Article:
After the peace of Aix-la-Chapelle, in the latter year, he settled as a physician in London, under the patronage of the duke of Cumberland, who, in April, 1749, appointed him his physician in ordinary. In 1750, Dr Pringle published his first work, a pamphlet on the Jail and Hospital Fever, hastily prepared, to meet the exigency of the breaking out of that distemper in London. It was afterwards revised, and included in the work on the diseases of the army.

About this time, Dr Pringle commenced his scientific career, by reading a series of papers to the Royal Society, on septic and antiseptic substances, and their use in the theory of medicine; which procured for their author the honour of Sir Godfrey Copley’s gold medal, and not only gave him reputation as an experimental philosopher, but helped to stimulate the spirit of physical inquiry, then rising into force in Britain. A great variety of other papers by Dr Pringle are found in the Transactions of the Society, during the four ensuing years. In 1752, he married Charlotte, the second daughter of Dr Oliver, an eminent physician in Bath; who died a few years after, leaving him no children. In the same year, he published his great work on the diseases of the army, which instantly placed the author in the first rank of medical writers. In 1761, he was appointed physician to the household of the young queen Charlotte; an honour which was followed, in rapid succession, by the appointments of physician extraordinary, and physician in ordinary, to her majesty. He now became an intimate and confidential person in the family of the king, who, in 1766, raised him to the dignity of a baronet of Great Britain. In 1768, he was appointed physician in ordinary to the king’s mother, the princess of Wales, with a salary of one hundred pounds a-year.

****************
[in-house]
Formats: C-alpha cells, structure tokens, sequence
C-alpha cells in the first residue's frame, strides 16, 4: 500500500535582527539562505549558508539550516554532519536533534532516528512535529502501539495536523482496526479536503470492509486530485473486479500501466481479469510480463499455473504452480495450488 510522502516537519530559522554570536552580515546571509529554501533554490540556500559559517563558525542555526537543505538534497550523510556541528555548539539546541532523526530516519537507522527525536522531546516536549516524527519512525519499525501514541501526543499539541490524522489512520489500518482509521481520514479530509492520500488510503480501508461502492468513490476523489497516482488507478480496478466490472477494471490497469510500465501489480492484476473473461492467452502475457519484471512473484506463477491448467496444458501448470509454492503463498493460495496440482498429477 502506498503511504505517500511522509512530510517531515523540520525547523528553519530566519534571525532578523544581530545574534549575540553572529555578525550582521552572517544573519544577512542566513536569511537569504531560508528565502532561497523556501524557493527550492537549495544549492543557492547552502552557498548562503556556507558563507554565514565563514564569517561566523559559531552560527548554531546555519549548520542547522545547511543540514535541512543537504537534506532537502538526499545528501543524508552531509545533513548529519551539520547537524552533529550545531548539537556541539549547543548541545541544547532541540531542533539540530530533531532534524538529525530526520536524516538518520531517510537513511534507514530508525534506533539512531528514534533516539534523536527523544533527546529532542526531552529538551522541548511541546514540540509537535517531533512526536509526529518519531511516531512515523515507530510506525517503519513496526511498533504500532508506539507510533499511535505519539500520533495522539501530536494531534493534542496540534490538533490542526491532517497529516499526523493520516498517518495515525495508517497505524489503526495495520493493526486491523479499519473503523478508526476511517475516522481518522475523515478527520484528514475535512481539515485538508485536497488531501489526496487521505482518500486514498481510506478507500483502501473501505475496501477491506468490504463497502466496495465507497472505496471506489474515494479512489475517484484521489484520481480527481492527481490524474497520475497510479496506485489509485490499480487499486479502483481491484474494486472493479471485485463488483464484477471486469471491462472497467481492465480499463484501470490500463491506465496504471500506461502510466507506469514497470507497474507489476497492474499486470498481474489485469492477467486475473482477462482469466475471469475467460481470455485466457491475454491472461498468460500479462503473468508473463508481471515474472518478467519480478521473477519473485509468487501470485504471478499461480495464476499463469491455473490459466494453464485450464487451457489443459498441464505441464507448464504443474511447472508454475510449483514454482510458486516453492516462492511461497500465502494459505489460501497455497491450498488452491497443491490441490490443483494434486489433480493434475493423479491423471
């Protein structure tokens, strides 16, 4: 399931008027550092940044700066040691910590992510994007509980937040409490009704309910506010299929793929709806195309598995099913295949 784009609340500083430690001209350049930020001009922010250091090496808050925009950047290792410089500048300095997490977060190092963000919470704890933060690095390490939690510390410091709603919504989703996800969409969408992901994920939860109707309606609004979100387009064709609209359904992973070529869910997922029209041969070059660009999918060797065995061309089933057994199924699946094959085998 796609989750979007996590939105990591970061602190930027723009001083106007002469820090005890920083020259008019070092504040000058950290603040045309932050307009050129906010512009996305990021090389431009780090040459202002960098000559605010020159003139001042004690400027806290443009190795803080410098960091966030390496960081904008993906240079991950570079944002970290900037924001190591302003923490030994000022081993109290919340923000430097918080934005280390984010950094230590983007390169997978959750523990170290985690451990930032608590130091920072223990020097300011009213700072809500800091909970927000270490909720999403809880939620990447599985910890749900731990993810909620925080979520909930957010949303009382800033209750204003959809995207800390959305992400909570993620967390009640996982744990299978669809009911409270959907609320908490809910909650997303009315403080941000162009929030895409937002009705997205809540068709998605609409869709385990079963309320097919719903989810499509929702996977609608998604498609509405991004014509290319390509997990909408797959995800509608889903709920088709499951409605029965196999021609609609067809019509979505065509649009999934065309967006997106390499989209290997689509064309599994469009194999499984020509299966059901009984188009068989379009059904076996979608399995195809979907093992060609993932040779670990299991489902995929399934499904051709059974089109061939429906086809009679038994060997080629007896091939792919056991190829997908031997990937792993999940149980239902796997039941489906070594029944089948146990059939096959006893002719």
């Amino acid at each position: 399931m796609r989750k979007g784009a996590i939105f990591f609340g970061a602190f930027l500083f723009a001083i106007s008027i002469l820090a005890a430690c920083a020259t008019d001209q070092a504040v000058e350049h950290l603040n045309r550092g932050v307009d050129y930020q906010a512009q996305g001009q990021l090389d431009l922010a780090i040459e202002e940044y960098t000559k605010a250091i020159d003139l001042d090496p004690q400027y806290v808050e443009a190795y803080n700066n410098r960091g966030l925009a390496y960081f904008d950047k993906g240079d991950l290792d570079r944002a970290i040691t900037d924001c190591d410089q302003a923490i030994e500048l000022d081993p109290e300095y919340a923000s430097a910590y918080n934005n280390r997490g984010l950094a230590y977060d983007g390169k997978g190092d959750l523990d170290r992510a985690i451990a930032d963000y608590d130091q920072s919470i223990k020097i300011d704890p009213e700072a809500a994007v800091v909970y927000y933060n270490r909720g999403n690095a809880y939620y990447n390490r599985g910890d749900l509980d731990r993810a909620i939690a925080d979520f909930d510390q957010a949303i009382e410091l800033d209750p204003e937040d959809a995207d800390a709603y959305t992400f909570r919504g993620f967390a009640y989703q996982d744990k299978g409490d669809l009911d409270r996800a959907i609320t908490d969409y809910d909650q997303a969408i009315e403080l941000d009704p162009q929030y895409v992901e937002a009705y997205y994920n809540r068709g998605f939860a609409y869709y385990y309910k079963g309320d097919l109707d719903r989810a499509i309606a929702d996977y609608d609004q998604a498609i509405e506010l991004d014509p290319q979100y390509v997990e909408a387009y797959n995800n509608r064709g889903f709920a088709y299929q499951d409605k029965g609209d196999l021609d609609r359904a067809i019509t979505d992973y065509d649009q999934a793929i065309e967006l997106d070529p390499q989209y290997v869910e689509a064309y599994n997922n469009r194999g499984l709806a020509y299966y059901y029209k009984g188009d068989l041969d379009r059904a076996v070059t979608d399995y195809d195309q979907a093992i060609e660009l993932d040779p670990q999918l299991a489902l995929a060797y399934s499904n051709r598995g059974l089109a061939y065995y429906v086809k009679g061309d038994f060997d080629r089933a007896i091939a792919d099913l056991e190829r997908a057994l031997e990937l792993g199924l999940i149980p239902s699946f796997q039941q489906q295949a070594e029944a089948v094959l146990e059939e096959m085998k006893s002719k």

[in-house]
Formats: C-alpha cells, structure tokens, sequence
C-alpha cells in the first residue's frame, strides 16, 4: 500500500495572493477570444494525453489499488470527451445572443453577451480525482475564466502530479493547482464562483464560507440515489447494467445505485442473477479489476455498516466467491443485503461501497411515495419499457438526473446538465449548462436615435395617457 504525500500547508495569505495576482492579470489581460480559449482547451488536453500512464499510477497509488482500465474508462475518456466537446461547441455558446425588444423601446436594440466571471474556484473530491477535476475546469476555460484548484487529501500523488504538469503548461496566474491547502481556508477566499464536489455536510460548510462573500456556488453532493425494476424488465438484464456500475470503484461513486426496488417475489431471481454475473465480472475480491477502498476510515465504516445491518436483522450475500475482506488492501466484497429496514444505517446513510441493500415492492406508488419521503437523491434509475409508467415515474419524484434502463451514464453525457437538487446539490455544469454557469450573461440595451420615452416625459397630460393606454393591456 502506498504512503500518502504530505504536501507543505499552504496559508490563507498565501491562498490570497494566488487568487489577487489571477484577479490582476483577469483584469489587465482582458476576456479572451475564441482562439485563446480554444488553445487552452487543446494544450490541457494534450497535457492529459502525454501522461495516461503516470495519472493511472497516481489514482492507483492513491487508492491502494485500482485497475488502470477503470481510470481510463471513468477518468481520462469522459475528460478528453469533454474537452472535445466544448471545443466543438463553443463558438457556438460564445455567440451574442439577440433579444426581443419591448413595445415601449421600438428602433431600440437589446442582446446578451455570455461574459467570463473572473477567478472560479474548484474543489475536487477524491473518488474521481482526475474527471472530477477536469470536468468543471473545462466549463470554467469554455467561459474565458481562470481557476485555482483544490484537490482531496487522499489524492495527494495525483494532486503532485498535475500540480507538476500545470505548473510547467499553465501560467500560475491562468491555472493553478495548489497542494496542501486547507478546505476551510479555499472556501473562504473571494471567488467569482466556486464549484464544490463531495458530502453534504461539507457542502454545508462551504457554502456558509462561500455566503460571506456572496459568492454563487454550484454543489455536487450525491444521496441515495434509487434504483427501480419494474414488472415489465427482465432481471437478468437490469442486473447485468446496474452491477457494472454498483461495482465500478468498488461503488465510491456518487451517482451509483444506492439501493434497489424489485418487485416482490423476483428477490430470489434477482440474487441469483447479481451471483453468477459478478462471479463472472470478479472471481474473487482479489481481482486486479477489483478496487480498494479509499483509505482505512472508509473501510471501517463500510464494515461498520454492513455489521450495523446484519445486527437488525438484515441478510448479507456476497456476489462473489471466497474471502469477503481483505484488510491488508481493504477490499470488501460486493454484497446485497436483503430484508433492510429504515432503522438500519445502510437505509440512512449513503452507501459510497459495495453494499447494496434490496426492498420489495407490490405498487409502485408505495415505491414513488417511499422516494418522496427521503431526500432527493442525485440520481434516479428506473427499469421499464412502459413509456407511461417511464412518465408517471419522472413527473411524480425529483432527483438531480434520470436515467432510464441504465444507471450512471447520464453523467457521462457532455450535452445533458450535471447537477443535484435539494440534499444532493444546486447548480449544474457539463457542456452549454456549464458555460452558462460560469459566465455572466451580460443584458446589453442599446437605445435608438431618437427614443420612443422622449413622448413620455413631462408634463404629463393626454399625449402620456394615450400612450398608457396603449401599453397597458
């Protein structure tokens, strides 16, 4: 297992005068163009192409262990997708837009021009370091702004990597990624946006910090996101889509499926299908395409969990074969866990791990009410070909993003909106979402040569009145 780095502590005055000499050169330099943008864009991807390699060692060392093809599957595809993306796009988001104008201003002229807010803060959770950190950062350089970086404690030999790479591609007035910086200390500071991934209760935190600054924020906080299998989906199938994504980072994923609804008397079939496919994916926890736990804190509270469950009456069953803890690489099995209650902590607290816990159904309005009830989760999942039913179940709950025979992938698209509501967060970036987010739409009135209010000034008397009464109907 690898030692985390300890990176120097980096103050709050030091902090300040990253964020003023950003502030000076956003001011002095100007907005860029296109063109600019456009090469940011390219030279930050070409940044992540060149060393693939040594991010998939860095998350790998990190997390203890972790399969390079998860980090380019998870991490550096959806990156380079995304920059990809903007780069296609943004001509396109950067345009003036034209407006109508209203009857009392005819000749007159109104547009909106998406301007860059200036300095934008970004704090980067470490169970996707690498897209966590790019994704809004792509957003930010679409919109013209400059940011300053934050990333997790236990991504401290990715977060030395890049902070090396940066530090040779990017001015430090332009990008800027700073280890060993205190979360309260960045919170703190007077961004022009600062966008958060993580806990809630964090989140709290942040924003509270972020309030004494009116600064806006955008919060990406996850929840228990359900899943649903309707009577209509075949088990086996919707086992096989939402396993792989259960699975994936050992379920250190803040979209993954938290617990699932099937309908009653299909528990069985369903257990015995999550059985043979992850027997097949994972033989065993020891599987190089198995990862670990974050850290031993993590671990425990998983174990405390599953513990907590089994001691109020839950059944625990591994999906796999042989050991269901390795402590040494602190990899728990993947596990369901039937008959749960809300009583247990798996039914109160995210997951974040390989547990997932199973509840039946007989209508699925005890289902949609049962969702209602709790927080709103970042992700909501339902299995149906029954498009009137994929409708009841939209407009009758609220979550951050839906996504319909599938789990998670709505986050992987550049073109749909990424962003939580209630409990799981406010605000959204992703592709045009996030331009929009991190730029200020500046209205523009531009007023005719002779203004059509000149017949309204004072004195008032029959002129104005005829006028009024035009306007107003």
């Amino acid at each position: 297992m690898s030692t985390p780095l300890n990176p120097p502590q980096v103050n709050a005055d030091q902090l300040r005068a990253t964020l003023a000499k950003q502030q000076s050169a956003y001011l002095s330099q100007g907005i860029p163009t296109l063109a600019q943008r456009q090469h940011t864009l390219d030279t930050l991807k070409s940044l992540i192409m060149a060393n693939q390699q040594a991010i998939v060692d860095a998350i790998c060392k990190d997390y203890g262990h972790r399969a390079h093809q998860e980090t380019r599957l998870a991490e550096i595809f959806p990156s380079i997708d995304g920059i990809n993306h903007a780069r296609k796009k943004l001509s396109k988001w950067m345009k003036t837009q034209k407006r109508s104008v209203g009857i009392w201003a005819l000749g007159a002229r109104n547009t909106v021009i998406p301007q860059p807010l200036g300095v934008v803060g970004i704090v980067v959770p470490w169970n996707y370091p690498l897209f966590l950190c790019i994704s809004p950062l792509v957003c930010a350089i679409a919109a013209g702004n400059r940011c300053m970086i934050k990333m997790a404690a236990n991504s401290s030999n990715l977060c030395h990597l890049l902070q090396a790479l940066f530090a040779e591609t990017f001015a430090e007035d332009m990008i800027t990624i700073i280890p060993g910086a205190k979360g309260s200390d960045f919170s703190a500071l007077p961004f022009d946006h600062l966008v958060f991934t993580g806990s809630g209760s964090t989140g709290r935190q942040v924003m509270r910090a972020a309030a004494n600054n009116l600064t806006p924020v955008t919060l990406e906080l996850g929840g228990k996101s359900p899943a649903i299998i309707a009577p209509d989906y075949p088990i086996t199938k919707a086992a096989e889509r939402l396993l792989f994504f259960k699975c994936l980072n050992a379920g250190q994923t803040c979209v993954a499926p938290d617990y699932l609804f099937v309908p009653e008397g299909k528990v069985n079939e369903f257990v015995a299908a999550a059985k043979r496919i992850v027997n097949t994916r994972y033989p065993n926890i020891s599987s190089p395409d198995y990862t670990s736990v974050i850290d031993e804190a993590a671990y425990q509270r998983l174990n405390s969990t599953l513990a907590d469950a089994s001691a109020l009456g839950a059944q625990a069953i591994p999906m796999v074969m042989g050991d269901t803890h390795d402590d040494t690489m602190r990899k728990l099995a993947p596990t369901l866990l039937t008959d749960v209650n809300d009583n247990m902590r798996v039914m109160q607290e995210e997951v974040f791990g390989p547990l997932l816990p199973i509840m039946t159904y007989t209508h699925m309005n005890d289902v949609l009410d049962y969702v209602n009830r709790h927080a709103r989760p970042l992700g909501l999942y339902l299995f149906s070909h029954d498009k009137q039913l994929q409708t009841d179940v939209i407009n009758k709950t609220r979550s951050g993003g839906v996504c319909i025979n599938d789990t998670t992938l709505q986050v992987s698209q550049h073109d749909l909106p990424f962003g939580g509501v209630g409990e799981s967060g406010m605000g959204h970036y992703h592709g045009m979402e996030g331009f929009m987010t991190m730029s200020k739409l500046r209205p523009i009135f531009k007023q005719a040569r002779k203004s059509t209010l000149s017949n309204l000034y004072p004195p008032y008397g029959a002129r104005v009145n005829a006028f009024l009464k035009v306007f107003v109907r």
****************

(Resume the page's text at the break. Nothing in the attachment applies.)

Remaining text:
After having for many years acted as a member of the council in the Royal Society, he was, in November, 1772, elected president of that distinguished body; by far the highest mark of honour he ever received. It has always, on the other hand, been acknowledged, that the zeal and assiduity displayed by Sir John in this situation, communicated an impulse to the exertions of the society, of which the most sensible proofs are to be found in its Transactions published during the years of his presidency. The last medical honour conferred on Sir John Pringle was his appointment, in 1774, as physician extraordinary to the king.

It would be wearisome to repeat the list of honours showered upon him by foreign learned bodies; we shall only allude to his succeeding Linnaeus, in 1778, as one of the eight foreign members of the French Academy.